Valresultatet i Tyskland spådde fortsatt splittring i landets socialdemokratiska parti. Månaderna efter har dock visat på motsatsen, skriver Die Berliner Replubliks redaktör Tobias Dürr.
”These are the days of miracle and wonder” sings Paul Simon in the song ”The boy in the bubble”. And the German coalition between Sigmar Gabriel’s SPD and Angela Merkel’s CDU/CSU is a kind of miracle.
To understand why, we need to return to the 22nd of September last year. It is 6 o’clock in the evening, polls are closing, the results are coming in. The SPD receives less than 26 percent – only slightly better than in 2009 when the party polled a disastrous 23 percent. It is a very, very poor result, especially when compared to the Christian Democrats’ spectacular 42 percent.
For a brief time during election night it even looked as if Merkel had achieved an absolute majority of seats in the Bundestag.
SPD’s election campaign had been very poorly planned and executed. Peer Steinbrück was a knowledgeable but accident-prone candidate. However, “Problem-Peer” was by far not the only problem. There was little coordination of the election campaign, and it lacked a strategic centre.
Instead, different sub-centres of power within the party spent much time blaming each other for all the bad performances during the campaign. Only some weeks before the election date there were rumours of a possible internal coup going around.
In other words: The by far likeliest post-election scenario for the SPD was continued disintegration. What did happen over the following four months, however, has been quite the opposite. This miracle is partly the result of pure luck.
The dominance of the CDU/CSU and the poor results of the SPD (25 percent) and the Greens (8 percent) meant that either a ”black-red” coalition or a ”black-green” coalition was possible.
Had the Greens showed some strategic foresight and real will, they could have joined a Merkel government. This would have been disastrous for the SPD. The party would have lost every bit of its remaining confidence, self-respect and perspective. Continuing leadership struggles, ugly infighting and further decline into irrelevance would have been inevitable.
However, all of this did not happen. Having lost almost three percentage points, the Greens were too busy healing their own wounds to grab power.
Instead, the ”miracle” occurred.
Practically from election night onwards, the SPD’s party leader Sigmar Gabriel did everything right. With his party members being deeply sceptical of a renewed Grand Coalition – mainly because of earlier bad experience – he promised maximum openness.
The negotiations with the CDU/CSU would be a transparent process, everybody in the SPD would be listened to, and all doubts would be taken seriously. Moreover, there would be no coalition unless a majority of party members voted for the coalition agreement negotiated.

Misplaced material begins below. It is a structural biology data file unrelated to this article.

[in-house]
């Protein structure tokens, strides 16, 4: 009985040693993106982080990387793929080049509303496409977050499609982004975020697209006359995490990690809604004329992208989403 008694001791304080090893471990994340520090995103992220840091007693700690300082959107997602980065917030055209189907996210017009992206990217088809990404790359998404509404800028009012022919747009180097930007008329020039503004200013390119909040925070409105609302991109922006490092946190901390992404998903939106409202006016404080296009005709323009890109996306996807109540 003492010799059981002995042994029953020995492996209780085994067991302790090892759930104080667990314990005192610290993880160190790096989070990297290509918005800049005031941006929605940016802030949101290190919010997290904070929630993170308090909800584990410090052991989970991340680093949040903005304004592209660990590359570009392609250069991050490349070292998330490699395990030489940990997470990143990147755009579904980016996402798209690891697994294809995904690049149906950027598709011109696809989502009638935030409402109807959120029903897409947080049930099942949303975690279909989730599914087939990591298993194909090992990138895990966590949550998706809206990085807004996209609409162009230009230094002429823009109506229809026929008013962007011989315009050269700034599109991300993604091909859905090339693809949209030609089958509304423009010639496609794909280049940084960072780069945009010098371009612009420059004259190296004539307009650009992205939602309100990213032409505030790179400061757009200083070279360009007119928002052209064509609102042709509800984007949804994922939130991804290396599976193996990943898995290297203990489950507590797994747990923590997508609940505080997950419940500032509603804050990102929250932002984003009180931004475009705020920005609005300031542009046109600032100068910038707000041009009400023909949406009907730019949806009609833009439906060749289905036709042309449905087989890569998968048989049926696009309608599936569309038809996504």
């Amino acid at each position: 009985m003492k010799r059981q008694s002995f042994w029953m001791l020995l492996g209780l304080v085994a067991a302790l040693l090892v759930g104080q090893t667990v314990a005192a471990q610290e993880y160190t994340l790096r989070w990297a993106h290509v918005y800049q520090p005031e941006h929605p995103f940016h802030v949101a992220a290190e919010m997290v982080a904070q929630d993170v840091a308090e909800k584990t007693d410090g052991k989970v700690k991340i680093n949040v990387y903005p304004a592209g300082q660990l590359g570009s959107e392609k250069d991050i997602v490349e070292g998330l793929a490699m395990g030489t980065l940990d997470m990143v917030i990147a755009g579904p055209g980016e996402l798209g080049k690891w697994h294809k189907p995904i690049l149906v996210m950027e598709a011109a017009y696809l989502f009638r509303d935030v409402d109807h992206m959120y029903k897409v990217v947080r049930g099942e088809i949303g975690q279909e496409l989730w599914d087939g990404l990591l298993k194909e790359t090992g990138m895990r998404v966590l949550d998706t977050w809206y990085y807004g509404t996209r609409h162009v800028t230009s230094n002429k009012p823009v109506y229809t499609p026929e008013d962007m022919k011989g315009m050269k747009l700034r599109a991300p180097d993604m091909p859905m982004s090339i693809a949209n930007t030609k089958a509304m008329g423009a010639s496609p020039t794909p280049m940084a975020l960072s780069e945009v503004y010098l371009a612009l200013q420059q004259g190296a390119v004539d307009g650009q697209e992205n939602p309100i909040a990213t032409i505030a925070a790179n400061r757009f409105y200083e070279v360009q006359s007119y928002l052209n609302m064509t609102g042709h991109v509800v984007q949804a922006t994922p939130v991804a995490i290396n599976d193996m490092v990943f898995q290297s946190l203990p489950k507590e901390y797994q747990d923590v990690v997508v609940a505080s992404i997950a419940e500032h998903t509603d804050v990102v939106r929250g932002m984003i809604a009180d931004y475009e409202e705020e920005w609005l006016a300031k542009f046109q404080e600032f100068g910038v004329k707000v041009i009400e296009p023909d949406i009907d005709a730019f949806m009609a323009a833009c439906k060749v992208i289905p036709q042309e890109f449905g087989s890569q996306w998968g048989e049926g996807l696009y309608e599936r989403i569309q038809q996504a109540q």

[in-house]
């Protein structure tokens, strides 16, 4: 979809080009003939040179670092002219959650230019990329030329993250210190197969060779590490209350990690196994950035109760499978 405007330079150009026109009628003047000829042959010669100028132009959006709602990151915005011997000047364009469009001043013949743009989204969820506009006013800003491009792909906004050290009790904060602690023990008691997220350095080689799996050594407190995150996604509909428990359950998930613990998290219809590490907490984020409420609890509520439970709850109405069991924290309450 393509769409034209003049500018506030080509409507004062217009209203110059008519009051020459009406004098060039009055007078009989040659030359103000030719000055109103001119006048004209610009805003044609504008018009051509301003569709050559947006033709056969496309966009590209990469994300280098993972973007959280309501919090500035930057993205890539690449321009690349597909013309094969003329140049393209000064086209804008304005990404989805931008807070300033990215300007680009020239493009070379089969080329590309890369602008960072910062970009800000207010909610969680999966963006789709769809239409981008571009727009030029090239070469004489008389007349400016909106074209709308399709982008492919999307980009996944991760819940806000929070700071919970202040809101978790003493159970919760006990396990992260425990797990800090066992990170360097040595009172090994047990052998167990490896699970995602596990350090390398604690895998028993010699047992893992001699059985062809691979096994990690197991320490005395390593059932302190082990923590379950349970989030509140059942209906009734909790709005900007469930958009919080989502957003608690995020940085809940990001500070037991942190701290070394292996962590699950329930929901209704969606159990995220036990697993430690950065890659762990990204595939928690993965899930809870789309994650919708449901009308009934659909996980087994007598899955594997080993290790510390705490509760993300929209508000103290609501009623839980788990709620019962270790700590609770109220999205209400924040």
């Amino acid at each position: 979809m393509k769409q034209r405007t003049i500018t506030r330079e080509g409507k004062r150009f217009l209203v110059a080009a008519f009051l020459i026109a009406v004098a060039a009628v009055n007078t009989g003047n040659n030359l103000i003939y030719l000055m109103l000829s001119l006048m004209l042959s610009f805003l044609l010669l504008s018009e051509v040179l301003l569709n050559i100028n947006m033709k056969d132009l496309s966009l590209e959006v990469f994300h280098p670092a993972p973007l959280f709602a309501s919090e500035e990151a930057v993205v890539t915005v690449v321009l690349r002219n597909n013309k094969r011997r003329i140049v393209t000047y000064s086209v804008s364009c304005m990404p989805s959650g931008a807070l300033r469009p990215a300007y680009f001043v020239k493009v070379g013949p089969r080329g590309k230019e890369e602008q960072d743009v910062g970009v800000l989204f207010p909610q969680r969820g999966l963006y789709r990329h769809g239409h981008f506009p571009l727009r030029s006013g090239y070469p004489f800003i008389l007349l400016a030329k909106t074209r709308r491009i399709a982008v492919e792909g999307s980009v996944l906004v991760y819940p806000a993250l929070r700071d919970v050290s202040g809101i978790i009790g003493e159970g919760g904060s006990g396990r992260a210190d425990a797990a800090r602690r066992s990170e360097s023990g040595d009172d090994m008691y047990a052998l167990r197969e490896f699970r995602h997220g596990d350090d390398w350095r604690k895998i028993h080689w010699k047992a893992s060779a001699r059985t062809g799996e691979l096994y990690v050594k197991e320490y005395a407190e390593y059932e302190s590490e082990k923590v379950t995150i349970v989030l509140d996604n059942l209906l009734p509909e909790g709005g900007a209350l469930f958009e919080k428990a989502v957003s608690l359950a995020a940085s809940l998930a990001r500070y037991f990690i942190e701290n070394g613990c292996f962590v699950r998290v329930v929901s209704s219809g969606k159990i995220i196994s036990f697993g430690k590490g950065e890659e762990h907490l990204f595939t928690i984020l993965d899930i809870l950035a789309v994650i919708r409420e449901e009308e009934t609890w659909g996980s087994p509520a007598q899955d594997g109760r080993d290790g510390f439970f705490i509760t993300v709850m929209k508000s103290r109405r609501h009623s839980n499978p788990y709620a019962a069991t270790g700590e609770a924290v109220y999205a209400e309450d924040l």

There are two major reasons why this patient strategy was successful:
First, with the Greens effectively chickening out, Merkel’s Christian Democrats had no one else to turn in order to form a majority government. This increased the SPD’s leverage, in spite of the poor result at the polls.
Secondly, what increased the SPD’s leverage even further was the membership vote on the coalition agreement that Sigmar Gabriel had promised his party. With the decisive verdict from the rank and file looming ahead, Gabriel could tell Merkel that this or that among the Social Democratic pet projects (pension reform, minimum wage) most definitely had to be included in the agreement. Otherwise the members of his party would tell him to walk away from the deal.
As a result, the coalition agreement looked pretty Social Democratic indeed. Party members were happy – almost 80 percent of them participated in the referendum, and almost 80 percent of these voted in favour. The agreement was duly signed by the new coalition partners, and everybody went on their Christmas holidays.
Now, well over a month into the new government’s term, the SPD has kept the initiative. Sigmar Gabriel has made an impressive and rapid start as the minister responsible for the strategically important ”Energiewende” – a truly bold experiment. This equation involves running an industrial economy without nuclear energy and with declining amounts fossil fuels as possible – while also keeping electricity prices down. A very tall order, needless to say.
Frank-Walter Steinmeier has made a comeback as Minister for Foreign Affairs, a position he had from 2005 through 2009. Steinmeier is thus replacing Gudio Westerwelle of the liberal FDP, who is considered to have taken Germany off the international map while making a fool of himself in the process. Andrea Nahles has already impressed in the influential role as Minister for Labour and Welfare.
These SPD-ministers have all – so far – been highly visible and energetic in word and deed. Meanwhile, Angela Merkel has hurt her butt in a ski accident. She has largely remained unseen for this reason alone. She has continued her job in her usual sluggish, unimaginative and uncommunicative manner. Her party’s ministers have also seemed largely lost for words: no project, no idea, no energy, no sense of direction anywhere.
For the time being, the SPD is running the show in Berlin. A miraculous turn of event, involving ”days of miracle and wonder” as Paul Simon sings. But it remains to be seen how long this honeymoon can continue.